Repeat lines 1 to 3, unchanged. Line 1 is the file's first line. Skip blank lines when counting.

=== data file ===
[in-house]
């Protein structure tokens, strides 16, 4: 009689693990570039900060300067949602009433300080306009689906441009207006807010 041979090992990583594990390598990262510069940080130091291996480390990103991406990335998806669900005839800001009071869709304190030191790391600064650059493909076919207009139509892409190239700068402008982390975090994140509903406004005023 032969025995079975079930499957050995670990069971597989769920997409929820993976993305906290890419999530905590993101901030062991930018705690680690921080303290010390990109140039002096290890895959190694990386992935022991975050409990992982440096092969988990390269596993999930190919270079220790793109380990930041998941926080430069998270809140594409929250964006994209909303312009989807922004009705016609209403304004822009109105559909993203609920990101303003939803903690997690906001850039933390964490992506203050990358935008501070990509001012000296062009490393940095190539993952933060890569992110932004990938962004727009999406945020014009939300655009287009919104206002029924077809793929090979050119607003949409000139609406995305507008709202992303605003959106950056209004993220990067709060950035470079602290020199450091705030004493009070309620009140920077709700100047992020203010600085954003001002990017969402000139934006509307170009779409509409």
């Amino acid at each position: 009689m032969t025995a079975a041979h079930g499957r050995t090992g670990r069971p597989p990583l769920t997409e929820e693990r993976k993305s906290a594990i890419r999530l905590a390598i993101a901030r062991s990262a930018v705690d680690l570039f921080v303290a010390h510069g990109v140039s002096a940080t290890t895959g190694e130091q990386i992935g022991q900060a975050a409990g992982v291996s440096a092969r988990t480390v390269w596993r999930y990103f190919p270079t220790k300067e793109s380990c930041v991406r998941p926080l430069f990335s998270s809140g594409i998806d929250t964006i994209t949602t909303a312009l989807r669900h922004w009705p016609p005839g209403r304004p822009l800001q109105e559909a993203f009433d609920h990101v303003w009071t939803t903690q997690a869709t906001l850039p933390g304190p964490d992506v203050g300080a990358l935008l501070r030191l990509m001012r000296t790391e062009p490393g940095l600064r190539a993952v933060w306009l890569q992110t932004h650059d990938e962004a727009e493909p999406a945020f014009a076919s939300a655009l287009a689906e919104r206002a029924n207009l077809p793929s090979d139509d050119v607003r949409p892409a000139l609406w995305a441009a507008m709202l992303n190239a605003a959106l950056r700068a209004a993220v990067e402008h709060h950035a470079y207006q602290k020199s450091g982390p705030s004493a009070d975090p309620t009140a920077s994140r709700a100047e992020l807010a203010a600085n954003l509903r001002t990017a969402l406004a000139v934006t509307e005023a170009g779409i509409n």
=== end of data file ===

[in-house]
């Protein structure tokens, strides 16, 4: 009689693990570039900060300067949602009433300080306009689906441009207006807010 041979090992990583594990390598990262510069940080130091291996480390990103991406990335998806669900005839800001009071869709304190030191790391600064650059493909076919207009139509892409190239700068402008982390975090994140509903406004005023 032969025995079975079930499957050995670990069971597989769920997409929820993976993305906290890419999530905590993101901030062991930018705690680690921080303290010390990109140039002096290890895959190694990386992935022991975050409990992982440096092969988990390269596993999930190919270079220790793109380990930041998941926080430069998270809140594409929250964006994209909303312009989807922004009705016609209403304004822009109105559909993203609920990101303003939803903690997690906001850039933390964490992506203050990358935008501070990509001012000296062009490393940095190539993952933060890569992110932004990938962004727009999406945020014009939300655009287009919104206002029924077809793929090979050119607003949409000139609406995305507008709202992303605003959106950056209004993220990067709060950035470079602290020199450091705030004493009070309620009140920077709700100047992020203010600085954003001002990017969402000139934006509307170009779409509409």
């Amino acid at each position: 009689m032969t025995a079975a041979h079930g499957r050995t090992g670990r069971p597989p990583l769920t997409e929820e693990r993976k993305s906290a594990i890419r999530l905590a390598i993101a901030r062991s990262a930018v705690d680690l570039f921080v303290a010390h510069g990109v140039s002096a940080t290890t895959g190694e130091q990386i992935g022991q900060a975050a409990g992982v291996s440096a092969r988990t480390v390269w596993r999930y990103f190919p270079t220790k300067e793109s380990c930041v991406r998941p926080l430069f990335s998270s809140g594409i998806d929250t964006i994209t949602t909303a312009l989807r669900h922004w009705p016609p005839g209403r304004p822009l800001q109105e559909a993203f009433d609920h990101v303003w009071t939803t903690q997690a869709t906001l850039p933390g304190p964490d992506v203050g300080a990358l935008l501070r030191l990509m001012r000296t790391e062009p490393g940095l600064r190539a993952v933060w306009l890569q992110t932004h650059d990938e962004a727009e493909p999406a945020f014009a076919s939300a655009l287009a689906e919104r206002a029924n207009l077809p793929s090979d139509d050119v607003r949409p892409a000139l609406w995305a441009a507008m709202l992303n190239a605003a959106l950056r700068a209004a993220v990067e402008h709060h950035a470079y207006q602290k020199s450091g982390p705030s004493a009070d975090p309620t009140a920077s994140r709700a100047e992020l807010a203010a600085n954003l509903r001002t990017a969402l406004a000139v934006t509307e005023a170009g779409i509409n």